Image: The stem of a wine glass, with a label saying “Mazal tov!” (Iwona Kellie via Wikimedia, some rights reserved.)
If you are a consumer of American pop culture, you are likely familiar with the Jewish saying, Mazal tov! (מזל טוב, MAH-zel tahf or mah-ZAL tohv.) Everyone yells it at the end of the Jewish weddings in the movies, right?
Colloquially, mazal tov! means “congratulations!” We say it when someone has a happy moment. We might say it to a new parent, a graduate, or the parent of a bat mitzvah girl. In all those cases, the speaker is rejoicing with the fortunate person, and the proper reply is “Thank you!”
Literally, mazal tov means “Good fortune!” or even more literally, “Good stars!” Mazelot are the constellations of stars, and for many centuries, they were thought to determine one’s luck in life, even among Jews. Even though science has debunked astrology and modern Jews do not put stock in it, the practice survives in the expression.
On a deeper level, mazal tov recognizes that the good things that happen to us are only partially dependent on our own accomplishments. Luck is a factor in all human experience; bad things happen to good people, and good things sometimes happen to bad people. The fact of fortune or misfortune does not tell us about the moral status of that individual.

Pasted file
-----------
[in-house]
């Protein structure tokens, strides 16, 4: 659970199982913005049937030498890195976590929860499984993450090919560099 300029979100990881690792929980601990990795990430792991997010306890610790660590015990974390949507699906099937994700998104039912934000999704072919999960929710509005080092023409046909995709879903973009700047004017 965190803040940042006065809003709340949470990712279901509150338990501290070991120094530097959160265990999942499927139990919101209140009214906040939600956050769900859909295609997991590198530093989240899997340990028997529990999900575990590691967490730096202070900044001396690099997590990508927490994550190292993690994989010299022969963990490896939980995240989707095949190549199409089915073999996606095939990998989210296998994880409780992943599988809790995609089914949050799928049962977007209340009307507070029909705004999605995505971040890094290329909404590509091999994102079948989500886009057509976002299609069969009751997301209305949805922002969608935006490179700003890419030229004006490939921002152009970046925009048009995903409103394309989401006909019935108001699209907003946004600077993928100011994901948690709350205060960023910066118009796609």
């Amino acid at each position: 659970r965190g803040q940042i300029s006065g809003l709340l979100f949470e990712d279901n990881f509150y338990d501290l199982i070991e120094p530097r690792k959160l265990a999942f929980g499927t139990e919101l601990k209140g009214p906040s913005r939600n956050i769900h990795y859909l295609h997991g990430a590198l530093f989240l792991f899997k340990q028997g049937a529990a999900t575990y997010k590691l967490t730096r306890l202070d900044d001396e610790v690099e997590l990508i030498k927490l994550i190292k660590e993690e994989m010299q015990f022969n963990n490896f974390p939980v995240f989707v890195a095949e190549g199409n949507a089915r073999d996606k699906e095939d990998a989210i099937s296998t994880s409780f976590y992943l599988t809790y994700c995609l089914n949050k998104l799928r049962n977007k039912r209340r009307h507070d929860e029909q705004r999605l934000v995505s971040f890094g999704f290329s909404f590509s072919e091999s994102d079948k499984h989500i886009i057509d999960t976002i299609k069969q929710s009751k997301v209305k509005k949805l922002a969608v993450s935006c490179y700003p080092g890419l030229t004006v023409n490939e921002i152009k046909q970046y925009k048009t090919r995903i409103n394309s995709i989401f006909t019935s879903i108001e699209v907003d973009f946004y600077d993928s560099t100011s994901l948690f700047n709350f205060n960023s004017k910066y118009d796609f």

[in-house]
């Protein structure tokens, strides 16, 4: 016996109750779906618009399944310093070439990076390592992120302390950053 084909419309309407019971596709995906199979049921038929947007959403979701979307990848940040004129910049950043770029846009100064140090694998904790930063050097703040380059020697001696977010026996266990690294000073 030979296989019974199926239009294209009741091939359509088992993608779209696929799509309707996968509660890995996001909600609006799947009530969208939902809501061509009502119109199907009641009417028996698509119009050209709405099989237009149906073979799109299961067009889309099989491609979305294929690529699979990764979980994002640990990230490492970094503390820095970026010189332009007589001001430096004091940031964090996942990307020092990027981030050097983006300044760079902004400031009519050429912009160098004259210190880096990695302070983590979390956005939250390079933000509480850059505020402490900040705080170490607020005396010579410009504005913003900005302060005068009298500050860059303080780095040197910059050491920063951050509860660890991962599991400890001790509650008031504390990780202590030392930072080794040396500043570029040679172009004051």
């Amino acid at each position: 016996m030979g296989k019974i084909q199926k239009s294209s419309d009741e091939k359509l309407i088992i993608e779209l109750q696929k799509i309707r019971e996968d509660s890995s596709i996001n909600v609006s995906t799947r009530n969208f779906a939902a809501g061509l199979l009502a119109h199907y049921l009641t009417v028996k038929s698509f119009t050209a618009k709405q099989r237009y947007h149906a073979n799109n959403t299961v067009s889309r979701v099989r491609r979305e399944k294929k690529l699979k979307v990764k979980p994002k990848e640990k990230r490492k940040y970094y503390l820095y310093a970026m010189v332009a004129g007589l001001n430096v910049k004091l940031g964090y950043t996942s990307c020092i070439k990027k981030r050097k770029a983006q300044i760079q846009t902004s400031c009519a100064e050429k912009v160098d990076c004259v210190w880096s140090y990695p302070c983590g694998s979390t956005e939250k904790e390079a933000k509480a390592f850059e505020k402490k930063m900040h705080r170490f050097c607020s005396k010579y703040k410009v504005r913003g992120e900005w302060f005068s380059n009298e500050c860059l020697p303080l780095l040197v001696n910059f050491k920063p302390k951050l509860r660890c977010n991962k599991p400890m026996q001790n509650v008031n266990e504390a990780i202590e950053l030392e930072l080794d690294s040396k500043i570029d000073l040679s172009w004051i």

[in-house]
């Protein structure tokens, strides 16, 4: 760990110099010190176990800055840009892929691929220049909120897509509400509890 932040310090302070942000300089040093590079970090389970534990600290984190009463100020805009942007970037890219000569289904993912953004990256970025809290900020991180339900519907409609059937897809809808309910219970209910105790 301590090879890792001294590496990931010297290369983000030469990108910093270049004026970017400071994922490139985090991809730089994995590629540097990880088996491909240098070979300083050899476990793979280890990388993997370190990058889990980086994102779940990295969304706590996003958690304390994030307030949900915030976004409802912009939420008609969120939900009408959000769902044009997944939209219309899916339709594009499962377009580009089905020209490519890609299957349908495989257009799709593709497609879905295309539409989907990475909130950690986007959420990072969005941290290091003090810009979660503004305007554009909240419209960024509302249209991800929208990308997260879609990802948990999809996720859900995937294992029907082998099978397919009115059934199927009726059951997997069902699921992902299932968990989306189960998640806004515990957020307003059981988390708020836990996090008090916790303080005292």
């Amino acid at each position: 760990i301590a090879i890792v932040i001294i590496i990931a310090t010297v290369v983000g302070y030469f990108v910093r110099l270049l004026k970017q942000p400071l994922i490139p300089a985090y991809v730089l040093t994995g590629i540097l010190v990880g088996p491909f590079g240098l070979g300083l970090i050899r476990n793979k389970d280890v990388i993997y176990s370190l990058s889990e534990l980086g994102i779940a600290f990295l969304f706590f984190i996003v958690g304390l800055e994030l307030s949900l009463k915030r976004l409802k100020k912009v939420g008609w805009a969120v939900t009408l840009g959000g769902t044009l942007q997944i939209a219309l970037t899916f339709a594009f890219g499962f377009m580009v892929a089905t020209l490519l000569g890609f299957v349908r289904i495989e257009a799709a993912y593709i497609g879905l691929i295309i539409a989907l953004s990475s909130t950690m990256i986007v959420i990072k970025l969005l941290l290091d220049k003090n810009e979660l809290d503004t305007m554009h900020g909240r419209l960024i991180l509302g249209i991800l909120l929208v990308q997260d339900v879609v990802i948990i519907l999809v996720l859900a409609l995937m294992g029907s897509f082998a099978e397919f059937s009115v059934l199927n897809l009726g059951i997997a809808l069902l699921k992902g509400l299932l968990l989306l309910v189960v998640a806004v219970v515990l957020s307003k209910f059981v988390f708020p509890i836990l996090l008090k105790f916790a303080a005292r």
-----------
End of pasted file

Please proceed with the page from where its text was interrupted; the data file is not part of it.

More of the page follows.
This stands in contrast to some other theologies, including one expressed in the Book of Deuteronomy, which asserts boldly that sinners will have bad luck and that the faithful will have good luck. (See Deuteronomy 28 for examples.) While this is an alluring idea (“people get what they deserve,”) as a theory it does not stand up to real life experience. Most Jewish thinkers have moved on to a more nuanced view, in which we recognize that our life experiences are a mixture of our own efforts and chance, and that the role of God in such matters is mysterious.
So if mazal tov means “good fortune,” what should one say to wish another person luck? That phrase is בהצלחה, b’hatzlecha (buh-HATZ-luh-KHAH.) We use it in the same situations in which an English speaker would say, “Good luck.” Literally, it means “in (or to) your success.”
Also, remember that mazal tov is only appropriate for a matter that is resolved. We do not say mazal tov to news of a pregnancy, because there are still many things that can go wrong. Rather, we say b’sha’ah tovah (buh sha-AH to-vah) “at a good time.” In this case, we do not want to make any assumptions about the luck of the parents or child, since traditionally such assumptions are seen as tempting fate!